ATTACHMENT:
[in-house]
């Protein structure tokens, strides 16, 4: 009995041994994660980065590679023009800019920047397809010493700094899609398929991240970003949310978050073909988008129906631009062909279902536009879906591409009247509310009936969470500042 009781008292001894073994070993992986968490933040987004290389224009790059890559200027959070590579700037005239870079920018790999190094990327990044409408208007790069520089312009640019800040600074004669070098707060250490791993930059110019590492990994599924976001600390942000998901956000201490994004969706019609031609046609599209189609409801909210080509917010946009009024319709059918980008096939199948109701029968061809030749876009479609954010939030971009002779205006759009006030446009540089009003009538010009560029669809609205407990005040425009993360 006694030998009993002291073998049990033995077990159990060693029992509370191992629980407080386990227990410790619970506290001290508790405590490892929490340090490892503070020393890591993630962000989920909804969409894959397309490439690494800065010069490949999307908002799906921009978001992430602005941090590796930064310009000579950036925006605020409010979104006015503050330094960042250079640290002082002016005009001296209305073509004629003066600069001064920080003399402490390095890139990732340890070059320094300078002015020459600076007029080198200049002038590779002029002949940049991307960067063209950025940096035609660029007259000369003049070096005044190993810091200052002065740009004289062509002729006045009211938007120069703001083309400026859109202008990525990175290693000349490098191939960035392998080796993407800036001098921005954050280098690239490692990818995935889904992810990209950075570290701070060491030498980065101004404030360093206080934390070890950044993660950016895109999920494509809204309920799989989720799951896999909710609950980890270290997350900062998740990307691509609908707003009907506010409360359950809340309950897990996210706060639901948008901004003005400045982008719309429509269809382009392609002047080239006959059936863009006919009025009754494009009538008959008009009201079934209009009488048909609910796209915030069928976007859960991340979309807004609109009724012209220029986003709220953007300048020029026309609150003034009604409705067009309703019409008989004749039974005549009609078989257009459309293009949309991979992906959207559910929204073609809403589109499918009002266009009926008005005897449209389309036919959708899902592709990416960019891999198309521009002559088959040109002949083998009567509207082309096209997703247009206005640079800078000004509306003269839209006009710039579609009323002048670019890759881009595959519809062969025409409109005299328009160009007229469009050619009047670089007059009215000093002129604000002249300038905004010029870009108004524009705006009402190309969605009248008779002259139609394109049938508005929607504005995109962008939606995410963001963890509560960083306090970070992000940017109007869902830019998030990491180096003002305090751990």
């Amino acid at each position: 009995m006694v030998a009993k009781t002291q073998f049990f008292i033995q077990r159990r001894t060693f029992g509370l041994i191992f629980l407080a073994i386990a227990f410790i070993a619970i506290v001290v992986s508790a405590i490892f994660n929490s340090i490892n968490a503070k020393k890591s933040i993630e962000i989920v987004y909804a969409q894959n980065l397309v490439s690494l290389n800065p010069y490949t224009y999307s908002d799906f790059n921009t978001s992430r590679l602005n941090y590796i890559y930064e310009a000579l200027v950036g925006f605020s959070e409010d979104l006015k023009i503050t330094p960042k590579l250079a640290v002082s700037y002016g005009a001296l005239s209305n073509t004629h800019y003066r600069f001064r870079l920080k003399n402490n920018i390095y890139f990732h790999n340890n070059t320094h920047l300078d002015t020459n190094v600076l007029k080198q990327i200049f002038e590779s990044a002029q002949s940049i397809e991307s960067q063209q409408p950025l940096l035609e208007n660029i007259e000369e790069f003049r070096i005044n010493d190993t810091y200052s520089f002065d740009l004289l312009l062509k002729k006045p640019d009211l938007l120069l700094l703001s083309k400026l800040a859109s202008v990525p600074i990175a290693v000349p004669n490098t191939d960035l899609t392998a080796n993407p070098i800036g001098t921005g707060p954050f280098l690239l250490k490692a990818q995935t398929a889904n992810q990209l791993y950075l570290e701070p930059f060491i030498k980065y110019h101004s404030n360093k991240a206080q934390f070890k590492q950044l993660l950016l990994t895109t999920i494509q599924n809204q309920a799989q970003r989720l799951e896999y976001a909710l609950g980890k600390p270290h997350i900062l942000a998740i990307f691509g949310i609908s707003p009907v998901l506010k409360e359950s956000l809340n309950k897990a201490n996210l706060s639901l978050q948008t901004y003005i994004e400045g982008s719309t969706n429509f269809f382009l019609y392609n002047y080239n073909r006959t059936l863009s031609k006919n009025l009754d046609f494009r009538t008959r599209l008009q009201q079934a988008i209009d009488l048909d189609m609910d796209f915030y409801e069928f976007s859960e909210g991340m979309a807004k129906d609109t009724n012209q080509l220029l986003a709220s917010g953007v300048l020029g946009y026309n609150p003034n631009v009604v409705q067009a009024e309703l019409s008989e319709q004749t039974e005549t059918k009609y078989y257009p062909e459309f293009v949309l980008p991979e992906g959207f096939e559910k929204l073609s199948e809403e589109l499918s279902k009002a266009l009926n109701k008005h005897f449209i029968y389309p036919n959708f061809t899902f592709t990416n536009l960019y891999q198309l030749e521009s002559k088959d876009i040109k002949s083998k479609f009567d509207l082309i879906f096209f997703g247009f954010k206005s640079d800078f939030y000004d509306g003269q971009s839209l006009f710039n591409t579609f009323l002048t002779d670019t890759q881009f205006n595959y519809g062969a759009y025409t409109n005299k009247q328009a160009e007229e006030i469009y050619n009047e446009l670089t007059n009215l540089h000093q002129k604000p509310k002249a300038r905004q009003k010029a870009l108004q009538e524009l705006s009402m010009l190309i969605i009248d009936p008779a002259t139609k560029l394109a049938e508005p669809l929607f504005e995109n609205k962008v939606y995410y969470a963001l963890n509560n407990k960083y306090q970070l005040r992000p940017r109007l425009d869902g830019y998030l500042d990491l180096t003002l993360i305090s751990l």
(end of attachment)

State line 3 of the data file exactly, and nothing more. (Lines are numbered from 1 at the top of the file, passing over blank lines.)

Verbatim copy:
């Amino acid at each position: 009995m006694v030998a009993k009781t002291q073998f049990f008292i033995q077990r159990r001894t060693f029992g509370l041994i191992f629980l407080a073994i386990a227990f410790i070993a619970i506290v001290v992986s508790a405590i490892f994660n929490s340090i490892n968490a503070k020393k890591s933040i993630e962000i989920v987004y909804a969409q894959n980065l397309v490439s690494l290389n800065p010069y490949t224009y999307s908002d799906f790059n921009t978001s992430r590679l602005n941090y590796i890559y930064e310009a000579l200027v950036g925006f605020s959070e409010d979104l006015k023009i503050t330094p960042k590579l250079a640290v002082s700037y002016g005009a001296l005239s209305n073509t004629h800019y003066r600069f001064r870079l920080k003399n402490n920018i390095y890139f990732h790999n340890n070059t320094h920047l300078d002015t020459n190094v600076l007029k080198q990327i200049f002038e590779s990044a002029q002949s940049i397809e991307s960067q063209q409408p950025l940096l035609e208007n660029i007259e000369e790069f003049r070096i005044n010493d190993t810091y200052s520089f002065d740009l004289l312009l062509k002729k006045p640019d009211l938007l120069l700094l703001s083309k400026l800040a859109s202008v990525p600074i990175a290693v000349p004669n490098t191939d960035l899609t392998a080796n993407p070098i800036g001098t921005g707060p954050f280098l690239l250490k490692a990818q995935t398929a889904n992810q990209l791993y950075l570290e701070p930059f060491i030498k980065y110019h101004s404030n360093k991240a206080q934390f070890k590492q950044l993660l950016l990994t895109t999920i494509q599924n809204q309920a799989q970003r989720l799951e896999y976001a909710l609950g980890k600390p270290h997350i900062l942000a998740i990307f691509g949310i609908s707003p009907v998901l506010k409360e359950s956000l809340n309950k897990a201490n996210l706060s639901l978050q948008t901004y003005i994004e400045g982008s719309t969706n429509f269809f382009l019609y392609n002047y080239n073909r006959t059936l863009s031609k006919n009025l009754d046609f494009r009538t008959r599209l008009q009201q079934a988008i209009d009488l048909d189609m609910d796209f915030y409801e069928f976007s859960e909210g991340m979309a807004k129906d609109t009724n012209q080509l220029l986003a709220s917010g953007v300048l020029g946009y026309n609150p003034n631009v009604v409705q067009a009024e309703l019409s008989e319709q004749t039974e005549t059918k009609y078989y257009p062909e459309f293009v949309l980008p991979e992906g959207f096939e559910k929204l073609s199948e809403e589109l499918s279902k009002a266009l009926n109701k008005h005897f449209i029968y389309p036919n959708f061809t899902f592709t990416n536009l960019y891999q198309l030749e521009s002559k088959d876009i040109k002949s083998k479609f009567d509207l082309i879906f096209f997703g247009f954010k206005s640079d800078f939030y000004d509306g003269q971009s839209l006009f710039n591409t579609f009323l002048t002779d670019t890759q881009f205006n595959y519809g062969a759009y025409t409109n005299k009247q328009a160009e007229e006030i469009y050619n009047e446009l670089t007059n009215l540089h000093q002129k604000p509310k002249a300038r905004q009003k010029a870009l108004q009538e524009l705006s009402m010009l190309i969605i009248d009936p008779a002259t139609k560029l394109a049938e508005p669809l929607f504005e995109n609205k962008v939606y995410y969470a963001l963890n509560n407990k960083y306090q970070l005040r992000p940017r109007l425009d869902g830019y998030l500042d990491l180096t003002l993360i305090s751990l």